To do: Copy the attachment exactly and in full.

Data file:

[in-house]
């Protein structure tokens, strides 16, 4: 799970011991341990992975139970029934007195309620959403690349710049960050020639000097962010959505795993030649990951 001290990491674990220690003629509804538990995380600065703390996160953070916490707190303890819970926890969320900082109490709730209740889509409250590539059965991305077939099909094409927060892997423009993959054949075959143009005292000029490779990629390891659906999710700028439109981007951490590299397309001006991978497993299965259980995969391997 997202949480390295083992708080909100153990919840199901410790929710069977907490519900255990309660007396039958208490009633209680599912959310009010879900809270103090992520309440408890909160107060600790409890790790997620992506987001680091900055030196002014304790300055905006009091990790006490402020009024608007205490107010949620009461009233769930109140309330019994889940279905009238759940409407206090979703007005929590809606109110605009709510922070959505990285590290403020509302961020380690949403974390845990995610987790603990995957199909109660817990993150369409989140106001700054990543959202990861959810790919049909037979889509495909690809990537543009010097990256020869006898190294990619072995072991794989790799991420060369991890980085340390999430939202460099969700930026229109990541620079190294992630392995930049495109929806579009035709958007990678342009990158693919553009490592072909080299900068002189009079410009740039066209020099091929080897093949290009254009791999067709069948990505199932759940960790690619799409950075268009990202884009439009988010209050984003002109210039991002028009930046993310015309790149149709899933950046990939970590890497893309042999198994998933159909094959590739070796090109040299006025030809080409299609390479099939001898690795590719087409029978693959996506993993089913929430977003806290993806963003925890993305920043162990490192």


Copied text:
[in-house]
């Protein structure tokens, strides 16, 4: 799970011991341990992975139970029934007195309620959403690349710049960050020639000097962010959505795993030649990951 001290990491674990220690003629509804538990995380600065703390996160953070916490707190303890819970926890969320900082109490709730209740889509409250590539059965991305077939099909094409927060892997423009993959054949075959143009005292000029490779990629390891659906999710700028439109981007951490590299397309001006991978497993299965259980995969391997 997202949480390295083992708080909100153990919840199901410790929710069977907490519900255990309660007396039958208490009633209680599912959310009010879900809270103090992520309440408890909160107060600790409890790790997620992506987001680091900055030196002014304790300055905006009091990790006490402020009024608007205490107010949620009461009233769930109140309330019994889940279905009238759940409407206090979703007005929590809606109110605009709510922070959505990285590290403020509302961020380690949403974390845990995610987790603990995957199909109660817990993150369409989140106001700054990543959202990861959810790919049909037979889509495909690809990537543009010097990256020869006898190294990619072995072991794989790799991420060369991890980085340390999430939202460099969700930026229109990541620079190294992630392995930049495109929806579009035709958007990678342009990158693919553009490592072909080299900068002189009079410009740039066209020099091929080897093949290009254009791999067709069948990505199932759940960790690619799409950075268009990202884009439009988010209050984003002109210039991002028009930046993310015309790149149709899933950046990939970590890497893309042999198994998933159909094959590739070796090109040299006025030809080409299609390479099939001898690795590719087409029978693959996506993993089913929430977003806290993806963003925890993305920043162990490192």